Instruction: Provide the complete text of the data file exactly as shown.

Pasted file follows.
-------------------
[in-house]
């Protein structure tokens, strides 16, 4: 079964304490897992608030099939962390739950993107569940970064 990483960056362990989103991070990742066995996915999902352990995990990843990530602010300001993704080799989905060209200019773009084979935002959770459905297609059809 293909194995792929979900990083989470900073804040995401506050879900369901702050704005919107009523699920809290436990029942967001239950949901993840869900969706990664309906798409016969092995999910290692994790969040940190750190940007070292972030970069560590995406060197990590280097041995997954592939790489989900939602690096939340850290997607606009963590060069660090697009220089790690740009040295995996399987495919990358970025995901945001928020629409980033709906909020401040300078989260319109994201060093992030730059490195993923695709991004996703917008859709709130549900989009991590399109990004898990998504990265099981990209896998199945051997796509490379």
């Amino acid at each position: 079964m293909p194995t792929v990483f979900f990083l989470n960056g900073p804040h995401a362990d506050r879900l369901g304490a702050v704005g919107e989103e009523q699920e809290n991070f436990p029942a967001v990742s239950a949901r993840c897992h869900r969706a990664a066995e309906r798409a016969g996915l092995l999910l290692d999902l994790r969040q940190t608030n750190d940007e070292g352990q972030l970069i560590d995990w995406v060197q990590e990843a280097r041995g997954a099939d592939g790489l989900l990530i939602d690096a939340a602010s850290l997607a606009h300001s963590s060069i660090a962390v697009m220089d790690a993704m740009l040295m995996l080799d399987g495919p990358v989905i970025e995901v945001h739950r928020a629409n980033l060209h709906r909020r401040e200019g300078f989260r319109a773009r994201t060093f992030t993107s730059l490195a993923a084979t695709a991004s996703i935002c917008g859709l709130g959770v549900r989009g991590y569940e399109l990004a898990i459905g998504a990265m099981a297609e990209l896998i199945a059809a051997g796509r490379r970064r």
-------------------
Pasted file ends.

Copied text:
[in-house]
């Protein structure tokens, strides 16, 4: 079964304490897992608030099939962390739950993107569940970064 990483960056362990989103991070990742066995996915999902352990995990990843990530602010300001993704080799989905060209200019773009084979935002959770459905297609059809 293909194995792929979900990083989470900073804040995401506050879900369901702050704005919107009523699920809290436990029942967001239950949901993840869900969706990664309906798409016969092995999910290692994790969040940190750190940007070292972030970069560590995406060197990590280097041995997954592939790489989900939602690096939340850290997607606009963590060069660090697009220089790690740009040295995996399987495919990358970025995901945001928020629409980033709906909020401040300078989260319109994201060093992030730059490195993923695709991004996703917008859709709130549900989009991590399109990004898990998504990265099981990209896998199945051997796509490379």
């Amino acid at each position: 079964m293909p194995t792929v990483f979900f990083l989470n960056g900073p804040h995401a362990d506050r879900l369901g304490a702050v704005g919107e989103e009523q699920e809290n991070f436990p029942a967001v990742s239950a949901r993840c897992h869900r969706a990664a066995e309906r798409a016969g996915l092995l999910l290692d999902l994790r969040q940190t608030n750190d940007e070292g352990q972030l970069i560590d995990w995406v060197q990590e990843a280097r041995g997954a099939d592939g790489l989900l990530i939602d690096a939340a602010s850290l997607a606009h300001s963590s060069i660090a962390v697009m220089d790690a993704m740009l040295m995996l080799d399987g495919p990358v989905i970025e995901v945001h739950r928020a629409n980033l060209h709906r909020r401040e200019g300078f989260r319109a773009r994201t060093f992030t993107s730059l490195a993923a084979t695709a991004s996703i935002c917008g859709l709130g959770v549900r989009g991590y569940e399109l990004a898990i459905g998504a990265m099981a297609e990209l896998i199945a059809a051997g796509r490379r970064r």